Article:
Crying Suns – Tears of joy or crying shame?


Described by developer Alt Shift as a “tactical rogue-lite”; Crying Suns tests your nerve as much as it demands the careful planning and consideration of each move you make. Comparisons to FTL: Faster Than Light (From Subset Games, 2012) have been drawn, which certainly fair and understandable; but does Crying Suns differentiate itself enough or like its characters, is it just another clone?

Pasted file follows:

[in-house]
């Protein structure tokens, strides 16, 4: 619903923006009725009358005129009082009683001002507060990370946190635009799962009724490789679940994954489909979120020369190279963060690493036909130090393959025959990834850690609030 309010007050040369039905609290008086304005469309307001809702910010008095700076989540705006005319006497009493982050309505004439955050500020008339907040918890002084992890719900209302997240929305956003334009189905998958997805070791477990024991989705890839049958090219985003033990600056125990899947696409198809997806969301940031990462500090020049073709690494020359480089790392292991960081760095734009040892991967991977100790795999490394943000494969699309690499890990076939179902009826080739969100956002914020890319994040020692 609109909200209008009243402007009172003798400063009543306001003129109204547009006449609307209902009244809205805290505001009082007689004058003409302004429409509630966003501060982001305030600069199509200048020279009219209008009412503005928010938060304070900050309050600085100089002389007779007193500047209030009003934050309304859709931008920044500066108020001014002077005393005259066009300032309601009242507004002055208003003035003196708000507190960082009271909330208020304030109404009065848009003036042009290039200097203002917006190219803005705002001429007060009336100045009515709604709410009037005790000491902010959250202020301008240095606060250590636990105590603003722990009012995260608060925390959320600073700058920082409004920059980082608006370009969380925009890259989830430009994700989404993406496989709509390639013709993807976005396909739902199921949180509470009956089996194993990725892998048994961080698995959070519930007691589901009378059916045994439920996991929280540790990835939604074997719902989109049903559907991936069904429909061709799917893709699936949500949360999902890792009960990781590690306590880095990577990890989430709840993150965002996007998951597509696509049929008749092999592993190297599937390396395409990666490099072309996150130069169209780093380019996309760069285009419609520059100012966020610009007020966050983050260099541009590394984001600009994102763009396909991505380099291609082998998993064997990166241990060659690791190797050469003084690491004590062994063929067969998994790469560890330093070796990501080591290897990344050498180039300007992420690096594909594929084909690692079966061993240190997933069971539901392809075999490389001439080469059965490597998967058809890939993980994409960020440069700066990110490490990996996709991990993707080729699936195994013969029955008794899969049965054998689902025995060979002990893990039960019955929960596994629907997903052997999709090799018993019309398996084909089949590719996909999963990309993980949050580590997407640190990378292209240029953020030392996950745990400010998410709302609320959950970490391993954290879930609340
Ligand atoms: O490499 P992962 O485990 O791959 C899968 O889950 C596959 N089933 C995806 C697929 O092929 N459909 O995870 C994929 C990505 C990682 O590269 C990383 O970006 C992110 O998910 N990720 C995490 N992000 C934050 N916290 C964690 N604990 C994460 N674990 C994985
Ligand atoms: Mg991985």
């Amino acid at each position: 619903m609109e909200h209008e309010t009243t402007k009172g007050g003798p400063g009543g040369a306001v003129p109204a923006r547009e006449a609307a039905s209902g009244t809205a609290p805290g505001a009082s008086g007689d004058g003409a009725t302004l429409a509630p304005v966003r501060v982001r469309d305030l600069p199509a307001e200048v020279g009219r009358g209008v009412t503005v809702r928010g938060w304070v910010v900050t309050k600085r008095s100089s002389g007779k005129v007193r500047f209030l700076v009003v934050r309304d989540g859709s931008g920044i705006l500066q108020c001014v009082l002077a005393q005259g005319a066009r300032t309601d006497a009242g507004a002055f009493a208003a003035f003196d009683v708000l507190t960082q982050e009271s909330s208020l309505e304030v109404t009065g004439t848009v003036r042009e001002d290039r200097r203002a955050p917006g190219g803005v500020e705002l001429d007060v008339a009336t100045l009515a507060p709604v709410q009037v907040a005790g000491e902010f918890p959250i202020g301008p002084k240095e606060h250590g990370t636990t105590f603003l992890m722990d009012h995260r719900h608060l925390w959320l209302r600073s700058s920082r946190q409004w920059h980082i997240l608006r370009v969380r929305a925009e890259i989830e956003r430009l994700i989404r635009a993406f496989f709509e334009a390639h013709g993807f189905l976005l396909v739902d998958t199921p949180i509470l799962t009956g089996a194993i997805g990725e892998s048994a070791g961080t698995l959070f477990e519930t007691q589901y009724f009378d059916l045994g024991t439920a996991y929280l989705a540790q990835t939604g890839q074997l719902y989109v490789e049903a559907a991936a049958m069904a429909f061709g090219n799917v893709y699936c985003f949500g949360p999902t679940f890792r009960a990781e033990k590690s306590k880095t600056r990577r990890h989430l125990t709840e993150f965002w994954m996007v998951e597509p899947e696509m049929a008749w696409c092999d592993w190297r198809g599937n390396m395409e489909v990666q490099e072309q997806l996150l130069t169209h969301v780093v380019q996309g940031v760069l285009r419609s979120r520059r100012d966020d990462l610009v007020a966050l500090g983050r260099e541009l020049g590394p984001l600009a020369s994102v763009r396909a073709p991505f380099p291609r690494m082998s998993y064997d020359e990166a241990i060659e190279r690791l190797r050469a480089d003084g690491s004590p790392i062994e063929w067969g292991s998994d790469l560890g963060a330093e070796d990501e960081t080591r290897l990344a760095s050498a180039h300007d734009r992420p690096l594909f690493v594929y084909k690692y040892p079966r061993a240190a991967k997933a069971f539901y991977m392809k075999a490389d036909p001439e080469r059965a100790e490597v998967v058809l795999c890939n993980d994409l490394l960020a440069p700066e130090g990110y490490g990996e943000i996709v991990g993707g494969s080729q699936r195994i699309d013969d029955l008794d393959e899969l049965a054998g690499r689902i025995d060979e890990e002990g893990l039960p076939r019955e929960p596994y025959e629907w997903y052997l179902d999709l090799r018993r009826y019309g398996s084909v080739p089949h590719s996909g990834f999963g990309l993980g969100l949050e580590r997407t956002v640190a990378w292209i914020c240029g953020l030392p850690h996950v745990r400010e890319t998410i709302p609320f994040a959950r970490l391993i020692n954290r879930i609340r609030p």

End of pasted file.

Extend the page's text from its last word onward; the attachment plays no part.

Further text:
Set against a space opera backdrop, players awaken as a clone of Imperial Admiral Ellys Idaho to take command of a battleship and set out among the stars in an effort to solve the mystery behind the fall of the Empire. The setting is apparently inspired by the likes of Dune and Foundation (Frank Herbert and Isaac Asimov, respectively); I certainly see the influence, but I also get a distinct Battlestar Galactica vibe from the game. Which, in my opinion at least, is never a bad thing; a lone battleship on the run from powerful enemies, making do with limited, ever dwindling resources and having to think on their feet where every decision is a gamble.